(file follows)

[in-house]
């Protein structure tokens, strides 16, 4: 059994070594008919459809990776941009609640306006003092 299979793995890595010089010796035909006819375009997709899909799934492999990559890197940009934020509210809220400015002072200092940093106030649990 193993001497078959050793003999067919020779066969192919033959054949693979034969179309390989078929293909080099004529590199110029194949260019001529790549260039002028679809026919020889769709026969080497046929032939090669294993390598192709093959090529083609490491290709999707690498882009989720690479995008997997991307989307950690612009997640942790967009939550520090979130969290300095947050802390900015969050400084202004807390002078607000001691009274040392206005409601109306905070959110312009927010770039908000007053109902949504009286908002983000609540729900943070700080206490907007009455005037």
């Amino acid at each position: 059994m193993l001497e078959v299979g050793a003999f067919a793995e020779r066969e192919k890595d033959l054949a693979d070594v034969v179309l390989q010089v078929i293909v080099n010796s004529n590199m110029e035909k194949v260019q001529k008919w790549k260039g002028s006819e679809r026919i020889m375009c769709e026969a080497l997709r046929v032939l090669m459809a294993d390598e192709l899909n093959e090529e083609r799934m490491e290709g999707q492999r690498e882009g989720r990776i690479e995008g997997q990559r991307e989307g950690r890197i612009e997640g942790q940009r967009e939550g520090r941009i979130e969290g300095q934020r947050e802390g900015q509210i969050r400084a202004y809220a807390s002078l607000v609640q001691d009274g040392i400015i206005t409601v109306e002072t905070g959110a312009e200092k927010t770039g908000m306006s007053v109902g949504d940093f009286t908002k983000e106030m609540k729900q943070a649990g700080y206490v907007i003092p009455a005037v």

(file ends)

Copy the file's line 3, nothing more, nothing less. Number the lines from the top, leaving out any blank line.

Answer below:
């Amino acid at each position: 059994m193993l001497e078959v299979g050793a003999f067919a793995e020779r066969e192919k890595d033959l054949a693979d070594v034969v179309l390989q010089v078929i293909v080099n010796s004529n590199m110029e035909k194949v260019q001529k008919w790549k260039g002028s006819e679809r026919i020889m375009c769709e026969a080497l997709r046929v032939l090669m459809a294993d390598e192709l899909n093959e090529e083609r799934m490491e290709g999707q492999r690498e882009g989720r990776i690479e995008g997997q990559r991307e989307g950690r890197i612009e997640g942790q940009r967009e939550g520090r941009i979130e969290g300095q934020r947050e802390g900015q509210i969050r400084a202004y809220a807390s002078l607000v609640q001691d009274g040392i400015i206005t409601v109306e002072t905070g959110a312009e200092k927010t770039g908000m306006s007053v109902g949504d940093f009286t908002k983000e106030m609540k729900q943070a649990g700080y206490v907007i003092p009455a005037v």